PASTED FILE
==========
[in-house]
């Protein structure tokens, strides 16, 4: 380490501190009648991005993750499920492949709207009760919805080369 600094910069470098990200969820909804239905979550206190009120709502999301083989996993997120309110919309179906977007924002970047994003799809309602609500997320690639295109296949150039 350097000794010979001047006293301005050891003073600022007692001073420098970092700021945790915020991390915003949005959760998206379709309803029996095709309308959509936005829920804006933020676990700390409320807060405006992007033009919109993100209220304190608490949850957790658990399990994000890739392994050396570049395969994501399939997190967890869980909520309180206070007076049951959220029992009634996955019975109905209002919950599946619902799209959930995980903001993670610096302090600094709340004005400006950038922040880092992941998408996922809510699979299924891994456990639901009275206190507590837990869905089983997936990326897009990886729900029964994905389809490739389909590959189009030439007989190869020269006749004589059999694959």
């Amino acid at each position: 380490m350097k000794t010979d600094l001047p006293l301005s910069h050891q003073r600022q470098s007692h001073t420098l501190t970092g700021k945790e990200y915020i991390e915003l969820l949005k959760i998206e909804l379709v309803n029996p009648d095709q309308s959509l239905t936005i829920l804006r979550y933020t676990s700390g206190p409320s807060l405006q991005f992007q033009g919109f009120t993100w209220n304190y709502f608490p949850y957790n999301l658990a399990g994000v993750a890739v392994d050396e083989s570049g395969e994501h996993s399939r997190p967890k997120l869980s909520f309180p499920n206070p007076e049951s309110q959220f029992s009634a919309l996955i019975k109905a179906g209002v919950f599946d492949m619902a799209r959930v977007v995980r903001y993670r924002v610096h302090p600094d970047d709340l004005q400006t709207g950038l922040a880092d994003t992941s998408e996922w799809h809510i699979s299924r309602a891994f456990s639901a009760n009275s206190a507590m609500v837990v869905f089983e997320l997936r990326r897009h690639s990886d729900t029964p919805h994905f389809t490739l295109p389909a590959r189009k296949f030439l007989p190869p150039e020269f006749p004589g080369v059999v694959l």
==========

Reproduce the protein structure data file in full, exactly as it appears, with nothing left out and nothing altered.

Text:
[in-house]
């Protein structure tokens, strides 16, 4: 380490501190009648991005993750499920492949709207009760919805080369 600094910069470098990200969820909804239905979550206190009120709502999301083989996993997120309110919309179906977007924002970047994003799809309602609500997320690639295109296949150039 350097000794010979001047006293301005050891003073600022007692001073420098970092700021945790915020991390915003949005959760998206379709309803029996095709309308959509936005829920804006933020676990700390409320807060405006992007033009919109993100209220304190608490949850957790658990399990994000890739392994050396570049395969994501399939997190967890869980909520309180206070007076049951959220029992009634996955019975109905209002919950599946619902799209959930995980903001993670610096302090600094709340004005400006950038922040880092992941998408996922809510699979299924891994456990639901009275206190507590837990869905089983997936990326897009990886729900029964994905389809490739389909590959189009030439007989190869020269006749004589059999694959």
């Amino acid at each position: 380490m350097k000794t010979d600094l001047p006293l301005s910069h050891q003073r600022q470098s007692h001073t420098l501190t970092g700021k945790e990200y915020i991390e915003l969820l949005k959760i998206e909804l379709v309803n029996p009648d095709q309308s959509l239905t936005i829920l804006r979550y933020t676990s700390g206190p409320s807060l405006q991005f992007q033009g919109f009120t993100w209220n304190y709502f608490p949850y957790n999301l658990a399990g994000v993750a890739v392994d050396e083989s570049g395969e994501h996993s399939r997190p967890k997120l869980s909520f309180p499920n206070p007076e049951s309110q959220f029992s009634a919309l996955i019975k109905a179906g209002v919950f599946d492949m619902a799209r959930v977007v995980r903001y993670r924002v610096h302090p600094d970047d709340l004005q400006t709207g950038l922040a880092d994003t992941s998408e996922w799809h809510i699979s299924r309602a891994f456990s639901a009760n009275s206190a507590m609500v837990v869905f089983e997320l997936r990326r897009h690639s990886d729900t029964p919805h994905f389809t490739l295109p389909a590959r189009k296949f030439l007989p190869p150039e020269f006749p004589g080369v059999v694959l």